Have you ever watched a highly functioning department accomplish a goal or objective? The secret ingredient I have noticed is that “natural leadership” is encouraged from every team member or participant.
Consider the quiet, shy clerk who is newly hired and brought into a department project. They bring a fresh viewpoint and, when encouraged to participate, can ask questions or “what if”s that others might not even think of. Sometimes there is a “social butterfly” of the group who has a talent to draw out ideas and comments from the introspective members of the team.
So how can we tap into employees’ natural leadership?
1) Identify skills and talents of each employee
Have a one-on-one chat with each employee and ask them what their favorite project / role was, or to describe the most memorable job they ever completed. Then ask them why it was such a positive experience. These conversations will give you clues as to the type of skills they employed and what they will “gravitate” to in terms of motivation.
2) Utilize skill assessment tools to identify or confirm employee capabilities
I use the DISC assessment model, which incorporates both behavioral styles and values based guidelines to tap into employees’ unique skills. This model can be used to aid in select employees during the hiring process, to reposition employees into new or better-suited roles and to reward employees with career management planning tools.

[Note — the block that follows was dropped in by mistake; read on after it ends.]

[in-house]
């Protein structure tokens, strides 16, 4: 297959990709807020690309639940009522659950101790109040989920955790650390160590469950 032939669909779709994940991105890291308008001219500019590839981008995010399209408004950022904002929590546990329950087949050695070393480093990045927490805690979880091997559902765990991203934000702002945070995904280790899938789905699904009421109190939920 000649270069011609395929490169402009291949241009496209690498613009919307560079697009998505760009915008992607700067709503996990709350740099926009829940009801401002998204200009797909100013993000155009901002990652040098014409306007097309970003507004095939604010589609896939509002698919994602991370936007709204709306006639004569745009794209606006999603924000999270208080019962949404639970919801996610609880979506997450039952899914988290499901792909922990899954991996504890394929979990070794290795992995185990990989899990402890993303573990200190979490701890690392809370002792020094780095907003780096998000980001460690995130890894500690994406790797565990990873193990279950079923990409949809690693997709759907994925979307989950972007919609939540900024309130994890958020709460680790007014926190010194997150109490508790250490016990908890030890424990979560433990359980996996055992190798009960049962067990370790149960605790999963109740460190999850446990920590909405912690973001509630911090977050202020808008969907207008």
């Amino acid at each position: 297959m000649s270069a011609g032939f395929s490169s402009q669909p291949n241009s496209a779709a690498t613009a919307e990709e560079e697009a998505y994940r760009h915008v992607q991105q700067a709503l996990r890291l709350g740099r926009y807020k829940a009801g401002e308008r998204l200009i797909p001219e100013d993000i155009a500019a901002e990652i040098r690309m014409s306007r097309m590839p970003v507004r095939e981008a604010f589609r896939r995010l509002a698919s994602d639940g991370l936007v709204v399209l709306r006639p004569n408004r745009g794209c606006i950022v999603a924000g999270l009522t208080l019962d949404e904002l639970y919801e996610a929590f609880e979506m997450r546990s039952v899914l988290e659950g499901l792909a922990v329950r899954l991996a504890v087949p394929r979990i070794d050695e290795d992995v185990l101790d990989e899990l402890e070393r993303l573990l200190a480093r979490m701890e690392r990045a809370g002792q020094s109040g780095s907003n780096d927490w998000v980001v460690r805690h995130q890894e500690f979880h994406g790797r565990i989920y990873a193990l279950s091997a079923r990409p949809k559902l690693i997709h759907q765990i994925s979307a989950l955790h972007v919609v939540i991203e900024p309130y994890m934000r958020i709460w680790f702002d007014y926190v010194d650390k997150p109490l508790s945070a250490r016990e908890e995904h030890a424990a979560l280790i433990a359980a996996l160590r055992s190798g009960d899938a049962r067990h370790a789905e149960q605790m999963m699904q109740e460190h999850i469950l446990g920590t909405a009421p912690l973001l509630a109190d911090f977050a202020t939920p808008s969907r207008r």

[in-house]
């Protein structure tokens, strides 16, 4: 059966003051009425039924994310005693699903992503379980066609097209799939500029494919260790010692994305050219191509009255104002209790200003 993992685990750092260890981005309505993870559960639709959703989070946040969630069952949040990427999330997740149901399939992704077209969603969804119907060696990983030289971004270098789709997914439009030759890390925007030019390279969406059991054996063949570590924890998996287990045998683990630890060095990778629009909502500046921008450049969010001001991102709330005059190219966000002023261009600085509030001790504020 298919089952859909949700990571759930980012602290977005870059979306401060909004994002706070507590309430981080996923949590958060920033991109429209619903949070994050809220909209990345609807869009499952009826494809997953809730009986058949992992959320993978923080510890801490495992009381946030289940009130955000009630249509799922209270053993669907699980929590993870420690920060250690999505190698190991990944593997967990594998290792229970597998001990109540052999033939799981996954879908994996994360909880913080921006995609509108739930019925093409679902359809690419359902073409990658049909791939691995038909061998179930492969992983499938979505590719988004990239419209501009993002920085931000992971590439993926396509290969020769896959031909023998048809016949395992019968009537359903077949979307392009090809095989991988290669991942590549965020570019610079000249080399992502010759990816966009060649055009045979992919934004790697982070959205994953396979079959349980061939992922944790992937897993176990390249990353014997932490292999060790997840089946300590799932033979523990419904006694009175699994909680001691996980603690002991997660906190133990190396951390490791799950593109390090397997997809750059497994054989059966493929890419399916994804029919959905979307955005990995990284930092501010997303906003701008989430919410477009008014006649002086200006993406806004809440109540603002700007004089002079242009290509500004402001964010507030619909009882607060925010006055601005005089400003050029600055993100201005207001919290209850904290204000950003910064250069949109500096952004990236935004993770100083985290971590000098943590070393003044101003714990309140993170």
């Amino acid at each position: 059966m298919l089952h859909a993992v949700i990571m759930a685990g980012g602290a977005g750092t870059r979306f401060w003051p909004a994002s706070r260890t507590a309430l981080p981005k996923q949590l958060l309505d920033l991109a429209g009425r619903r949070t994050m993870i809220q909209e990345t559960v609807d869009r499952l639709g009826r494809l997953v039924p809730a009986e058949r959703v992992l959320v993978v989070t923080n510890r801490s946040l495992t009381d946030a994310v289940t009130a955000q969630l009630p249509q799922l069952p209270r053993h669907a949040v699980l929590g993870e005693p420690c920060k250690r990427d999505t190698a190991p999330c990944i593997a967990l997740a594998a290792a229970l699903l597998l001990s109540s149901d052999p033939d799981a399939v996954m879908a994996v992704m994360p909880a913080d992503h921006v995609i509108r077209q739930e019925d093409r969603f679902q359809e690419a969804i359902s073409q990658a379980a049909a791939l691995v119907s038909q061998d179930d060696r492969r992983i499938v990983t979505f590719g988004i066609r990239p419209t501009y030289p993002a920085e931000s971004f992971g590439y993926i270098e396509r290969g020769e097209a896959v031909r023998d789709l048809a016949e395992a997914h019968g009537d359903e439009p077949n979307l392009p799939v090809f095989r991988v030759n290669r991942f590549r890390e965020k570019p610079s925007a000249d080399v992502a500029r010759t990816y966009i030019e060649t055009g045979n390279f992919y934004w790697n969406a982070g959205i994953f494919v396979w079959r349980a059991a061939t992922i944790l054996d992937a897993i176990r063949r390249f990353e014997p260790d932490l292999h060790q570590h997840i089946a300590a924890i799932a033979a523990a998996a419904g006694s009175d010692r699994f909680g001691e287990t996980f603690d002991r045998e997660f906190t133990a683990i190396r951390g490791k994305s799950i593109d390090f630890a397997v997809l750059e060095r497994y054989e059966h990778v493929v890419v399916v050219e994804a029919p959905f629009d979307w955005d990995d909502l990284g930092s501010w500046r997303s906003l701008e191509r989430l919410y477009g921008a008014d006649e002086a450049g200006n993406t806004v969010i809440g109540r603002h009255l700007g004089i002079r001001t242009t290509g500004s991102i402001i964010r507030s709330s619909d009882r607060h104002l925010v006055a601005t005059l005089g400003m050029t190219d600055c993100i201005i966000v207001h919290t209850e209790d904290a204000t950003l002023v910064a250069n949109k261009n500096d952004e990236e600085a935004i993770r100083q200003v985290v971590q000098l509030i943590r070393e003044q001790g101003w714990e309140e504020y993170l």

3) Acknowledge the unique strengths of talents of each team member
Sset up team building opportunities where team members can be publicly acknowledged for their contributions, skills and talents. This builds trust and confidence in a group or department. Where there are personality clashes, facilitators are often helpful to move past negative opinions and set up positive objectives.
4) Create a forum for inclusive discussion
Find ways to creatively explore options. The 6 Thinking Hats is a great exercise to consider an issue from all angles. Assign different individuals to each bring one of the 6 approaches to an issue, so they are all encouraged to participate.
5) Appeal to individuals privately to put their best game forward
Sometimes groups will experience a stalemate or blockage. When emotions are elevated or stakes are high, some employees will “dig in” or shut down. A quiet, private conversation appealing to them to use their natural leadership can often ease the difficulty. Extremely shy employees may also respond to this approach.
6) Celebrate successes, both big and small
Your department will enjoy positive recognition and be motivated to continue their journey toward even bigger success!